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The bald eagle weighs 12 pounds, the fish it just captured 3 pounds. The eagle flies to its nest, carrying 25% of its own weight.

That's like you carrying a 5-gallon bottle of water, which weighs 43 pounds, however far that eagle flies.

The task is twofold. You have to be able to lift the bottle, and then you have to maintain grip; don't drop it.

Raptors' gripping strength allows the birds to both kill and carry prey. The eagle can exert grip pressure upward of 400 pounds per square inch (psi), according to scientists at HawkQuest, an environmental education organization in Colorado.

Researchers believe that an eagle's gripping strength is about 10 times that of an adult human hand. Eagles are strong enough to drive needle-sharp talons deep into prey. A strike can cause severe damage to an animal's internal organs, causing death.

A great horned owl's talon grip is estimated at 500 psi. The owl has relatively short talons, so it might not kill on strike. One of its four toes swivels backward, giving the bird two pairs of opposable talons. The owl can squeeze (500 psi) to kill its prey.

Years ago while cross-country skiing I came upon a 10-foot circle of rabbit fur. I assumed an owl had dropped down and snatched the rabbit. It must have been a powerful hit. It looked like the bunny had exploded.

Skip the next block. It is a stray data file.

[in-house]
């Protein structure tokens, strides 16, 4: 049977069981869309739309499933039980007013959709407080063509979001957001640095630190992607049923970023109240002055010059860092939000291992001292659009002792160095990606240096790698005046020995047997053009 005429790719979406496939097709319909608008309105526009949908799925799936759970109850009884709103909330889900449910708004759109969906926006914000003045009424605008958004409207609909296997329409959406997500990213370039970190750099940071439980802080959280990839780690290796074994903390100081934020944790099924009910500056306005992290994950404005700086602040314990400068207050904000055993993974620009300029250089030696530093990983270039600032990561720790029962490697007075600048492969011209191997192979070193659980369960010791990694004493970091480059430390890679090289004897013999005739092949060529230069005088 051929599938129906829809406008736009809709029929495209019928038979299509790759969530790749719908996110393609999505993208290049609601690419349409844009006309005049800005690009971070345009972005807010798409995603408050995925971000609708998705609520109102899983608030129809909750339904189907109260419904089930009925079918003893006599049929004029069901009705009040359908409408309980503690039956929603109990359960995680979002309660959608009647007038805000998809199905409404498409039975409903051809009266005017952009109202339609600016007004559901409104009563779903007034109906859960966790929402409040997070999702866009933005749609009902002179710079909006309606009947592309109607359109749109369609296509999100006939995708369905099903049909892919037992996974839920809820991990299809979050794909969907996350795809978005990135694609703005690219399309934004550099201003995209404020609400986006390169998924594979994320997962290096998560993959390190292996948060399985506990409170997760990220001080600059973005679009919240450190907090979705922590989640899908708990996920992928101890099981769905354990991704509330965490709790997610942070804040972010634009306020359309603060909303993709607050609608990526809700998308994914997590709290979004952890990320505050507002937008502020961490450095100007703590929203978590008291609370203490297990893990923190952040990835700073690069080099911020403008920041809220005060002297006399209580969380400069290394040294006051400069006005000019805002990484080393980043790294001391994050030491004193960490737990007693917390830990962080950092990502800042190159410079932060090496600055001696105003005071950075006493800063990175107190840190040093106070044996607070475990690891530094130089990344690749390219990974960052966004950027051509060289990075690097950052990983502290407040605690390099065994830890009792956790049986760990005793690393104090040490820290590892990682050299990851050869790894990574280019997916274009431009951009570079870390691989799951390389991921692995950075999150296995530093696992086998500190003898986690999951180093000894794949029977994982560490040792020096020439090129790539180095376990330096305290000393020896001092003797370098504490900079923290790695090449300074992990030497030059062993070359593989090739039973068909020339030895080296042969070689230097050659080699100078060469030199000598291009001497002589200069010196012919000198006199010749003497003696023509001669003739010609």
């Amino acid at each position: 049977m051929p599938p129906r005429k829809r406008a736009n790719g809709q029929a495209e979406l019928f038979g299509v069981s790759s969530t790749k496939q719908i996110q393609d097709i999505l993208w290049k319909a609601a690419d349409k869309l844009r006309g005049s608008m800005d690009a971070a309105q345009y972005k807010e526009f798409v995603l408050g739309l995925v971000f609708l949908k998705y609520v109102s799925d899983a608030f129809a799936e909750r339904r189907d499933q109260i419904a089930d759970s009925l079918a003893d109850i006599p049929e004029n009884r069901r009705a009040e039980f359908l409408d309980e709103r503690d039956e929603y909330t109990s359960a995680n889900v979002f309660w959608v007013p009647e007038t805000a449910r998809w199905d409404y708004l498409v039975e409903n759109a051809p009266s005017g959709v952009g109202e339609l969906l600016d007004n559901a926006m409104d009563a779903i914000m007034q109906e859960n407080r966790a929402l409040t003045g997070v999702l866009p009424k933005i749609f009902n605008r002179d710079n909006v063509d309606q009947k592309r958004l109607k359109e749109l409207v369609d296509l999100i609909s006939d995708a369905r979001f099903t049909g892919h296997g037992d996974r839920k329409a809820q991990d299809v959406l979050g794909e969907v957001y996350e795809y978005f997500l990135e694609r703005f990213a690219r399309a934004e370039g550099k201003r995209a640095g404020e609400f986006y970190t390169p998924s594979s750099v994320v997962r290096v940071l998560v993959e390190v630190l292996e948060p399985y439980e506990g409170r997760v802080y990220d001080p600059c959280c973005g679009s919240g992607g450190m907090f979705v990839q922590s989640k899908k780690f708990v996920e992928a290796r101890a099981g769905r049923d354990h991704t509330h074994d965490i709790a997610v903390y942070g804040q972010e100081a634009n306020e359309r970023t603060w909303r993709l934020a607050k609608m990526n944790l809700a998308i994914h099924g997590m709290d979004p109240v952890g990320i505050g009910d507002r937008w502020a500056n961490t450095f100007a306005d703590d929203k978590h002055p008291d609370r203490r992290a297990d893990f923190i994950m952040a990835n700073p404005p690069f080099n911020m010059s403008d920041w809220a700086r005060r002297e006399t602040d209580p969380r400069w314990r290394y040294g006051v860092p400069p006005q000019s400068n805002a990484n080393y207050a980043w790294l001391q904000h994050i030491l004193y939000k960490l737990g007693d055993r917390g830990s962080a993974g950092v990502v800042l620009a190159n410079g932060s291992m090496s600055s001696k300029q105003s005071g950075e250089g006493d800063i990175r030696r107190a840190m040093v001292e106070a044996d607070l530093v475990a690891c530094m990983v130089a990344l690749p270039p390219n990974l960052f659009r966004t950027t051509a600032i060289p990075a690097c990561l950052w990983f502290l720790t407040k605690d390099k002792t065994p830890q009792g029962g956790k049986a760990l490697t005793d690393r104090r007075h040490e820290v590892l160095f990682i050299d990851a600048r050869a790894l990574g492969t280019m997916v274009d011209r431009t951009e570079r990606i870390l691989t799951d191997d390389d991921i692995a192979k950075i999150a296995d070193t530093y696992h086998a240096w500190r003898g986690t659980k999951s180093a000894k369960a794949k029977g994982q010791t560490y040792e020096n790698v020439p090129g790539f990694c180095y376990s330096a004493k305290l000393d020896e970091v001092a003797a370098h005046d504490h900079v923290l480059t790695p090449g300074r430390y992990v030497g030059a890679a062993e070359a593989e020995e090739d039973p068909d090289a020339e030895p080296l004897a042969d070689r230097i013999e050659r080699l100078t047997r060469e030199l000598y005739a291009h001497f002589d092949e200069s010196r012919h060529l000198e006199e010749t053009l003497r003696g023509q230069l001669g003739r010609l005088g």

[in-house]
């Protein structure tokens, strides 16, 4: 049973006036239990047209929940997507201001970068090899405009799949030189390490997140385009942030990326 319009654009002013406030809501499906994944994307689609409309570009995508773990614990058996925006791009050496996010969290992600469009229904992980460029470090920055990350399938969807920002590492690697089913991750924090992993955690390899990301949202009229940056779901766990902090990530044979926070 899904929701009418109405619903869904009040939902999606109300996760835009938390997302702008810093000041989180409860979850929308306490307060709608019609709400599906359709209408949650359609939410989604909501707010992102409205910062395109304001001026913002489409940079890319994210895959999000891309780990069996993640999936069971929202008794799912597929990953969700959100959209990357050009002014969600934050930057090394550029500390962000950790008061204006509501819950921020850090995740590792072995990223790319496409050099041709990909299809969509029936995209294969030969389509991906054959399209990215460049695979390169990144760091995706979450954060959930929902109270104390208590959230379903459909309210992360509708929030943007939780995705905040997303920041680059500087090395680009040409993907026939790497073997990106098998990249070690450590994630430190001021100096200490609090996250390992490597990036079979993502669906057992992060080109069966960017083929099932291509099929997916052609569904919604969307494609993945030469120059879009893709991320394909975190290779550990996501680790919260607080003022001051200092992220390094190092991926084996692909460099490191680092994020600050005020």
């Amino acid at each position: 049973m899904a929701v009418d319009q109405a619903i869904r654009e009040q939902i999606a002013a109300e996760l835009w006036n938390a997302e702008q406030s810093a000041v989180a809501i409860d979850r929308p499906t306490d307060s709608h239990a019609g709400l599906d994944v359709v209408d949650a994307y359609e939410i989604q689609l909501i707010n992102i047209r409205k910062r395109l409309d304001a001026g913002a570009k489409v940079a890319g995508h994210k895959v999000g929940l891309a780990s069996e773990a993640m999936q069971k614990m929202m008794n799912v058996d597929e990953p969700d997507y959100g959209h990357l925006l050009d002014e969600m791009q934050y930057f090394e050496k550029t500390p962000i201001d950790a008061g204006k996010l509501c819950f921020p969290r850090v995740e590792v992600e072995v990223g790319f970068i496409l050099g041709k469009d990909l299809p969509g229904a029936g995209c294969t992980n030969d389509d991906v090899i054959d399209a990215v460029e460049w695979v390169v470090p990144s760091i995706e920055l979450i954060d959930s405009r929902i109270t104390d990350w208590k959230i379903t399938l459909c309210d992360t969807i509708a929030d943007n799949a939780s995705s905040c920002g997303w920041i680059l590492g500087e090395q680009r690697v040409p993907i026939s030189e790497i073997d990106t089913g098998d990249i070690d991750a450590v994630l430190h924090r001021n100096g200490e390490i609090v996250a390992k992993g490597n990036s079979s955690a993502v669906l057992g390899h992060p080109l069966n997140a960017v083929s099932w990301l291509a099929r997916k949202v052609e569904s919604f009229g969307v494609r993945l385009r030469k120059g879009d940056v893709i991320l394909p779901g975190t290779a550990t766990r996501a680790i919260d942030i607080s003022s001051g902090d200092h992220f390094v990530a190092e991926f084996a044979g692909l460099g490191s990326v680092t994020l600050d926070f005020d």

Eagles, hawks, osprey and owls are known as raptors. That word comes from the Latin word "rapere," itself from "rapio," meaning to snatch or grab, according to the WordSense online dictionary.

The power of a raptor's grip comes from its leg muscles, tendons and bones, according to the website

First, tendons attached to the leg contract. Leg muscles pull the talons tight.

"The tendons are contained in tendon sheaths. Both the tendons and sheaths have tiny ridges. When the tendon is contracted the ridges on the tendons and the tendon sheaths interlock, creating a kind of 'ratchet' effect," hawkquest says.

"This enables the bird to maintain tremendous pressure on the talons without continuously maintaining the tremendous contraction force on the muscle.

"As a result, a raptor is able to keep its talons closed over long periods of time while subduing relatively large prey," the site says.

The bird has to think about releasing its grip. We think about maintaining our grip.

Different raptor species have different gripping strengths depending on the type and strength of prey they pursue. In Minnesota the golden eagle would be considered by most experts to have the strongest grip. It eats small mammals, waterfowl and carrion.

The maximum weight most golden eagles can lift is 11 pounds, give or take. That's about the average weight of most cats.

The harpy eagle, native to Central and South America and one of the strongest eagles, primarily feeds on medium to large mammals. Sloth is a favorite food. The eagle's 3- to 4-inch talons have a grip strength estimated at 530 psi. It could break your bones.

Historically, the Haast's eagle, which lived in New Zealand until the 1500s, probably was the most formidable strengthwise. That bird had talons with a spread that could reach from your wrist to your elbow.

Lifelong birder Jim Williams can be reached at